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Why Georgia’s 6-Week Abortion Ban Is Especially Disturbing & How You Can Fight It

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The fight to provide all Americans with adequate reproductive health care hit a disturbing road block Friday after the Georgia House passed a 6-week abortion ban called HB 481, aka the "Living Infants Fairness and Equality (LIFE) Act." The law is troubling for many reasons, especially since many women don't even know they're pregnant at six weeks. If you're alarmed as I am about this bill, here are a few you ways you can fight back.

In recents months, two anti-choice bills were introduced to the Georgia House: HB 546 and HB 481. HB 546, which is still active, aims to "criminalize abortion" in the event that Roe v. Wade is overturned, according to Planned Parenthood. And HB 481, which passed Friday, will "ban abortion once a fetal heartbeat has been detected; and recognize fetuses as natural persons who qualify for state income tax deductions and state population based determinations," according to Rewire.

Georgia Governor Brian B. Kemp addressed HB 481's passage Friday, stating, according to CBS News: "Georgia values life. We stand up for the innocent and speak for those who cannot speak for themselves. The legislature's bold action reaffirms our priorities and who we are as a state. I thank these lawmakers for their leadership and applaud their undeniable courage."

There's nothing courageous, however, about jeopardizing the reproductive health and safety of countless people.

“This is an all-out assault on the reproductive health and safety of Georgia women,” NARAL Pro-Choice Georgia State Director Laura Simmons said in part about the bill's consequences, according to a press release. “This cruel, unconstitutional bill is part of an extreme GOP agenda to strip freedoms from women and could not be further from the values that most Georgians hold. Nearly 7 in 10 Georgians support safe, legal access to abortion and reject government intrusion into private medical decisions."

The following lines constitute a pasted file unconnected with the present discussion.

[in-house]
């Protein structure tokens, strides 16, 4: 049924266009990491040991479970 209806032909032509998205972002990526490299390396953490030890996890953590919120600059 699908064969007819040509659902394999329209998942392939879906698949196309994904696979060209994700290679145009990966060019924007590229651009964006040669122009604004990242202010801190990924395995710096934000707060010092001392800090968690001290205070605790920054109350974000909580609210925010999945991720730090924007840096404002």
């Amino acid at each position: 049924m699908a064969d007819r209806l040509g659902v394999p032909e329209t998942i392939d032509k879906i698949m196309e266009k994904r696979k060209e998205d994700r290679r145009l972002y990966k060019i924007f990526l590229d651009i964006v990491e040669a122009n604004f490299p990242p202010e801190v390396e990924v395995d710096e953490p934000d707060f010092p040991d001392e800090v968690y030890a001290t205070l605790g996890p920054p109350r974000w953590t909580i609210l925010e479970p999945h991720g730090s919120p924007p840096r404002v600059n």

What's most troubling about HB 481 is the stipulation that an abortion can't be performed once a fetal heartbeat is detected, which typically occurs at six weeks, according to Healthline. Many people don't know they're pregnant at six weeks, and it's important to note that "six weeks of pregnancy is just two weeks after the average woman misses her period," as Jackson Women's Health Organization Director Shannon Brewer previously noted in a statement to the Center for Reproductive Rights.

Past the heartbeat mark, an abortion in Georgia is permissible for only these three reasons, according to Rewire:

  • necessary to avert the death of the pregnant person or avert serious risk of substantial and irreversible physical impairment of a major bodily function of the pregnant person;
  • necessary to preserve the life of the fetus; or
  • because of a pregnancy at 20 weeks or earlier is the result from rape or incest (and such offense was reported to law enforcement).

It's important to point out here that abortions performed at six weeks are safe and are crucial to reproductive health care. Heart beat bills, which have been introduced in states like Mississippi, Florida, and Kentucky, to name a few places, try to discredit these facts by presenting inaccurate information and using misleading language about abortion.

As for HB 546, which hasn't passed yet, it would "punish anyone who performs an abortion — including doctors, nurses, and physician assistants — with up to 10 years in prison and a fine of up to $100,000," according to the Intercept. In HB 556 passes alongside HB 481, it looks like Georgia will become the first state to ban abortions altogether.

That all being said, there are ways to prevent these threats from becoming a reality. One step you can take is to support actors and production companies who won't film movies and television shows in Georgia if Kemp signs the bill.

Actor Alyssa Milano headed the charge, writing in a tweet: "There are over 20 productions shooting in GA & the state just voted to strip women of their bodily autonomy. Hollywood! We should stop feeding GA economy."

Actors Seth Green, Ashley Judd, and David Arquette are just some of the famous names to sign a petition in support of Milano's cause.

Another option is to donate to the ACLU of Georgia, an organization that is prepared to sue if Kemp signs the bill, as is expected. Court battles aren't easy or cheap, so show your support in any way you can.

The bottom line? Heartbeat bills, like HB 481, are threats to the safety and reproductive health of women. If you believe that everyone deserves the right to adequate health care, then let your voice be heard in this pivotal fight.